Drape it, shutter it, blind it, shade it, some combination of these options or just enjoy the view? That is the question when contemplating a window treatment. Don’t you just love the expression “window treatment”… as if the window has been through triage and needs help!
As you may suspect, that’s not always true. If you have a beautiful view, sometimes the last thing you want to do is take attention away from what lies beyond. And, if privacy is not a requisite, that is exactly what I recommend. Sun control can be achieved with solar films or exterior awnings and extremely plain or unsightly windows can be painted or trimmed out leaving you to enjoy the great outdoors. In addition to creating a sense of space and bringing nature indoors, you have the added benefit of all of that natural light.
When you need privacy at times but still love the view, the best approach is to employ a window dressing that completely clears the window when not in use and closely matches the wall color. This enables it to somewhat disappear from consideration, therefore not stopping your eye at the window.
If you have a room that needs warmth and interest of fabric, noise absorption or simply more eye catching detail, a drapery or curtain design can provide any and all of that. Plus cornices and lambrequins never go out of style and can be covered in fabric, wall paper, natural woods, bamboo, metals and just about any other material you might imagine.
Shutters are extremely functional since they can direct the view, provide light control, close for total privacy or open completely. If you live in an environment with tons of humidity like Florida, you might consider the polywood shutter products as an alternative to wood. They are hard to distinguish from one another, so you are not sacrificing appearance over function and you may experience a savings as well. Probably the only drawback to shutters is the dusting chore, but at least you avoid the dry cleaning associated with fabrics.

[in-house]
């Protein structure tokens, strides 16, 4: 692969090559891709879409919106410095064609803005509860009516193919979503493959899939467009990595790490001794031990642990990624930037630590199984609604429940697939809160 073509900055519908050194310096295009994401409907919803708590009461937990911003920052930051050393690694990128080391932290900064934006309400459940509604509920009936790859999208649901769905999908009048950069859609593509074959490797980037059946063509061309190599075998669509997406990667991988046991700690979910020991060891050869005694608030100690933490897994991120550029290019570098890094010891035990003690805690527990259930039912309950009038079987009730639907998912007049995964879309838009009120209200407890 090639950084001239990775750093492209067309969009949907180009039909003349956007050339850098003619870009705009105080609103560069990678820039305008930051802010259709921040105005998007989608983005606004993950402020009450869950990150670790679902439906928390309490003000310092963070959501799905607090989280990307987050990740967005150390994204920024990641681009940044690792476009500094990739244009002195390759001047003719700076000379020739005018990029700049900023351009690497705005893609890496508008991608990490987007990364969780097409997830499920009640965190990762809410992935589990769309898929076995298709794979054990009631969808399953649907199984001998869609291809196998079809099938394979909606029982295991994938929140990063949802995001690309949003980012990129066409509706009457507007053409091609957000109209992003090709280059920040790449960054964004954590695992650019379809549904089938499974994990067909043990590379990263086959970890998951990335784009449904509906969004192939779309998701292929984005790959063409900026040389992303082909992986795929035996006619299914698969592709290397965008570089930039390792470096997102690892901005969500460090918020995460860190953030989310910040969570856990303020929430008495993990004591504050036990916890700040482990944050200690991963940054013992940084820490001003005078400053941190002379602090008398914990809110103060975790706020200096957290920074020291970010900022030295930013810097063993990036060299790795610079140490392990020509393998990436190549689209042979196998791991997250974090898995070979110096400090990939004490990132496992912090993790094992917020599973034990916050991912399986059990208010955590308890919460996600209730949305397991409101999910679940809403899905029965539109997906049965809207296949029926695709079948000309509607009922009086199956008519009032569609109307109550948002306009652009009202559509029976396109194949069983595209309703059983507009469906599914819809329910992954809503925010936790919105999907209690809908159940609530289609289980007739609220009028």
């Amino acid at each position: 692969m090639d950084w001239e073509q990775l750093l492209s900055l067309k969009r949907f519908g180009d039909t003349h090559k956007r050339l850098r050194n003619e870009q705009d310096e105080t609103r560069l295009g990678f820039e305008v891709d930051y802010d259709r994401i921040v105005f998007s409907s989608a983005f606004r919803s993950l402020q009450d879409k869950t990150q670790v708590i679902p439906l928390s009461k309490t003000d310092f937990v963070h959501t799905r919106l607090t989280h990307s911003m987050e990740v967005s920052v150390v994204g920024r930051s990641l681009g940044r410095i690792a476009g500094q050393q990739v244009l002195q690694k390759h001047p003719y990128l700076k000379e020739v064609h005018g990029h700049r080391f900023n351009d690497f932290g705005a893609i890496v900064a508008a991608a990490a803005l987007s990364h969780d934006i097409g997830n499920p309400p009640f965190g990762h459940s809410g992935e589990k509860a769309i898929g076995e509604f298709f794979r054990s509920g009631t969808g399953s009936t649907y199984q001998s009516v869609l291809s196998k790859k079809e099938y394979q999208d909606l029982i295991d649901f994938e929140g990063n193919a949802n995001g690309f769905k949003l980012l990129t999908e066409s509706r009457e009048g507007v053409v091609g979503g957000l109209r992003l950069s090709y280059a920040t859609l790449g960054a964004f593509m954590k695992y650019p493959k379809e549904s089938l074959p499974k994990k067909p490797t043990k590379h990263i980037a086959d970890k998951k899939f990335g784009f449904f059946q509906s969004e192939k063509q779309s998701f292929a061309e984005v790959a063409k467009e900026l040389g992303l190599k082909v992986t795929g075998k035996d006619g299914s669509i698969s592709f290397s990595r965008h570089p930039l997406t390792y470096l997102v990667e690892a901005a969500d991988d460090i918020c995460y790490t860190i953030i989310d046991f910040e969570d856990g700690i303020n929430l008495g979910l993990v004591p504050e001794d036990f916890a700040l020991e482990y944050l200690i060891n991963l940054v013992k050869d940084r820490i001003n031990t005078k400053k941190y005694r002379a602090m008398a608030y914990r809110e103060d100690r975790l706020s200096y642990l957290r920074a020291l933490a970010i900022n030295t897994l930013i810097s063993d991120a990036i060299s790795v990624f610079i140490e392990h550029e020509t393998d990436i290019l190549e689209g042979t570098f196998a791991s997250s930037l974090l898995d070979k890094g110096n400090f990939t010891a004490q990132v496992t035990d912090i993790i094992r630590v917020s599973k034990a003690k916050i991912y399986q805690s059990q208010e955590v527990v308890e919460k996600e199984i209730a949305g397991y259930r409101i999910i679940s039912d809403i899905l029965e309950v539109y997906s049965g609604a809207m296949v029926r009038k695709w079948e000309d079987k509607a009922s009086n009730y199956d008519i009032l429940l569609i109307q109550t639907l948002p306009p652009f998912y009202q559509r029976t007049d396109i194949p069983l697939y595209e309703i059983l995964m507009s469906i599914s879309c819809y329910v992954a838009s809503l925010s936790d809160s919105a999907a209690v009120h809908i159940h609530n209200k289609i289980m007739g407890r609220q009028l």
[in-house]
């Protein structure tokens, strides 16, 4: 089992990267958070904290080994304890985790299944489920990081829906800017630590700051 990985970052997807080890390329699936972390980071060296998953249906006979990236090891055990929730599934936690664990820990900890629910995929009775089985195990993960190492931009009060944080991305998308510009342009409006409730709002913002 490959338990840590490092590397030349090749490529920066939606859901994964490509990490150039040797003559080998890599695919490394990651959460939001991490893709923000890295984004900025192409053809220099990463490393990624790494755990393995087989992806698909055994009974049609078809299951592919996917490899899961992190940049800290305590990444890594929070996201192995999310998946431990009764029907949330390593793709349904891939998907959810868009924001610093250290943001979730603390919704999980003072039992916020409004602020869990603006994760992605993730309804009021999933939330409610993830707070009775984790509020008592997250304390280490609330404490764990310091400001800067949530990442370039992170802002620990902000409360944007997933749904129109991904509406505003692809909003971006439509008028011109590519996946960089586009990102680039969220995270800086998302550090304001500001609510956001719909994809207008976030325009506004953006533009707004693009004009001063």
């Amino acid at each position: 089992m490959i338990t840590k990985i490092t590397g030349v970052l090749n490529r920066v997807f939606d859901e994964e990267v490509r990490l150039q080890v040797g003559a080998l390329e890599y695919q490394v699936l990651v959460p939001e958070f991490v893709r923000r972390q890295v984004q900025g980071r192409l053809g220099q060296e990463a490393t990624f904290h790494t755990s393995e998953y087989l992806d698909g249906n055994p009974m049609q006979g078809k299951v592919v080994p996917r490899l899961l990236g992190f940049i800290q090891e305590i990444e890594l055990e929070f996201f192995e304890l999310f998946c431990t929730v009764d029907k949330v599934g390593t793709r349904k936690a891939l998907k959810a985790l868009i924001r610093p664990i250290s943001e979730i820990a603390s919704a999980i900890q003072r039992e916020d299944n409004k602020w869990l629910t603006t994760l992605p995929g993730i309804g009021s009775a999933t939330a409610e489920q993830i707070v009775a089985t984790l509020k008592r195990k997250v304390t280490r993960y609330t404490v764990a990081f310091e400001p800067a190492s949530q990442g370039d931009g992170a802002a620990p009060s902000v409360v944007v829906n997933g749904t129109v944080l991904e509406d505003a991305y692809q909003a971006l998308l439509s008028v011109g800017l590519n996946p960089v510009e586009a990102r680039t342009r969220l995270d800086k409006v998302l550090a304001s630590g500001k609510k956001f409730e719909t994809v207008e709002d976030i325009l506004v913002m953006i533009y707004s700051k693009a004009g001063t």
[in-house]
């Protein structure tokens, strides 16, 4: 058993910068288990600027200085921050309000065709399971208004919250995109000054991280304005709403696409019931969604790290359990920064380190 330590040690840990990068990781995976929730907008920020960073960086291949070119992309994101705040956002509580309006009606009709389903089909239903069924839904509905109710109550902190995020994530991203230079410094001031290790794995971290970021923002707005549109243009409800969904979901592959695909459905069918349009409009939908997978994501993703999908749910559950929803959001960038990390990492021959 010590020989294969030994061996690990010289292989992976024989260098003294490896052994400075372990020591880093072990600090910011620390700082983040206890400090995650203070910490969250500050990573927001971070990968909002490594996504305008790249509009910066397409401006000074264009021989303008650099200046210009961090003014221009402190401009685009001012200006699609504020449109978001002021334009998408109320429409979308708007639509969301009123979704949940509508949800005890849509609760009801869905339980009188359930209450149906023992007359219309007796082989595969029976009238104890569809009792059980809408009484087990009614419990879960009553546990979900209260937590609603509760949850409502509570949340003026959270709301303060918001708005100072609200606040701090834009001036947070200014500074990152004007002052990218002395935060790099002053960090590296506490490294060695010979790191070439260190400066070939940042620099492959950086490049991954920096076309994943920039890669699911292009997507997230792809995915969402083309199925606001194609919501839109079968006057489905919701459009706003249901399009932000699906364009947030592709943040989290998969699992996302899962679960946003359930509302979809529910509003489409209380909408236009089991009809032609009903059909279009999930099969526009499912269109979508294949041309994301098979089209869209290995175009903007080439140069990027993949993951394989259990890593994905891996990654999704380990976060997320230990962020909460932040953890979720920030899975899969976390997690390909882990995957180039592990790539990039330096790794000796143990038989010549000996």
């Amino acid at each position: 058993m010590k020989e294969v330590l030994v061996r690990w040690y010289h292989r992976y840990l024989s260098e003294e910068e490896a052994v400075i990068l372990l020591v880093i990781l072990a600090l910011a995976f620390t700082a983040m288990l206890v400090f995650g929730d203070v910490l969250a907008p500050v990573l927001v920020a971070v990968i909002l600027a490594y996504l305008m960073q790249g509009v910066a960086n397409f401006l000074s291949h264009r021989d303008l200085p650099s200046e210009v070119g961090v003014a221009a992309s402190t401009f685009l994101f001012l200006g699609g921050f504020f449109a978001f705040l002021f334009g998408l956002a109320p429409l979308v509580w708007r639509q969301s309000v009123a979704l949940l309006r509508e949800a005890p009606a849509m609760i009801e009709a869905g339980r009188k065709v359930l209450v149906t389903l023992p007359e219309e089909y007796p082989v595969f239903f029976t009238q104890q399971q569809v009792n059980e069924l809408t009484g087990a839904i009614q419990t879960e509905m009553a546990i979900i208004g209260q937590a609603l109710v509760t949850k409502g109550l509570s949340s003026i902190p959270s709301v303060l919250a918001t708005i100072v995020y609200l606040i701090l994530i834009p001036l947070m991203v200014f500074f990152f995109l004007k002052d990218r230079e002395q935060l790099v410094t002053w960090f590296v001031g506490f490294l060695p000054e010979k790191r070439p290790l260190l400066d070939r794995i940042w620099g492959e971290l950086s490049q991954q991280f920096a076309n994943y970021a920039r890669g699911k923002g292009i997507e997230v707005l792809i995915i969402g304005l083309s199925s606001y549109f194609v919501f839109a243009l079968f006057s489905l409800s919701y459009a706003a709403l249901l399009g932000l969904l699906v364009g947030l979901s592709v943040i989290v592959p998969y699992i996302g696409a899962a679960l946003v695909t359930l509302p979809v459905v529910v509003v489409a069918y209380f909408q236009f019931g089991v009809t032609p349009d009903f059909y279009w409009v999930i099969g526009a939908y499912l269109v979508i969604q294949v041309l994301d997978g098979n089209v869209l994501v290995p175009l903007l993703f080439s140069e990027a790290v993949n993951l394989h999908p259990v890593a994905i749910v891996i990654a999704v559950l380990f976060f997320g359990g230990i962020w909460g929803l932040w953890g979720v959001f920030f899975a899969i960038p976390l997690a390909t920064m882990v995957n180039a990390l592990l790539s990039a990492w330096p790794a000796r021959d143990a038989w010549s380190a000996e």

Woven woods are a beautiful alternative to consider since they come in so many finishes, styles and materials. They can roll, fold, or draw depending on your preference and window dimension and can range from room darkening to light filtering. You also have the option of top down or bottom up to better control light and view.
The newest innovations include shades and verticals in materials that offer privacy, view, and sun control or total sunblock with all of the varieties of applications, textures, and subtle colors you could imagine.
With the advent of volume ceilings in so many new homes, mechanized tracks have been perfected for most all window dressings and can be operated with a simple remote control. They can also be set on timers (like most everything else in our lives) to open and close on a pre-set schedule.
One of my personal favorites for windows is leaded glass. Beveled, obscure, colored, etched…the types of glass are endless as are the patterns and pictures that can be rendered in this timeless expression of art. Plus, they can be installed or simply suspended within the frame. And they can be new creations that reflect your personal style or interests, or they can add a touch of antiquity when selected from the many salvaged pieces available.
If you are renting or leasing a space with windows that need “treatment”, there are many readymade solutions out there in the home improvement stores that are inexpensive alternatives to the custom covering. Draperies, curtains and shades can often be cut down to accommodate differing window sizes and travel with you when you eventually move on. Top treatments, side panels and moldings can be added to whatever window privatization is provided to personalize the windows to your style at very little cost. Just get permission from the owners before you start adding your own touch.
Your ultimate window covering or treatment will ultimately be determined by architectural requirements, budget, and style. Whatever you choose, if it is custom it is costly, so do your research, get several bids, and ask for referrals.
Cheryl Turner Perotti
Fountainhead Design Consulting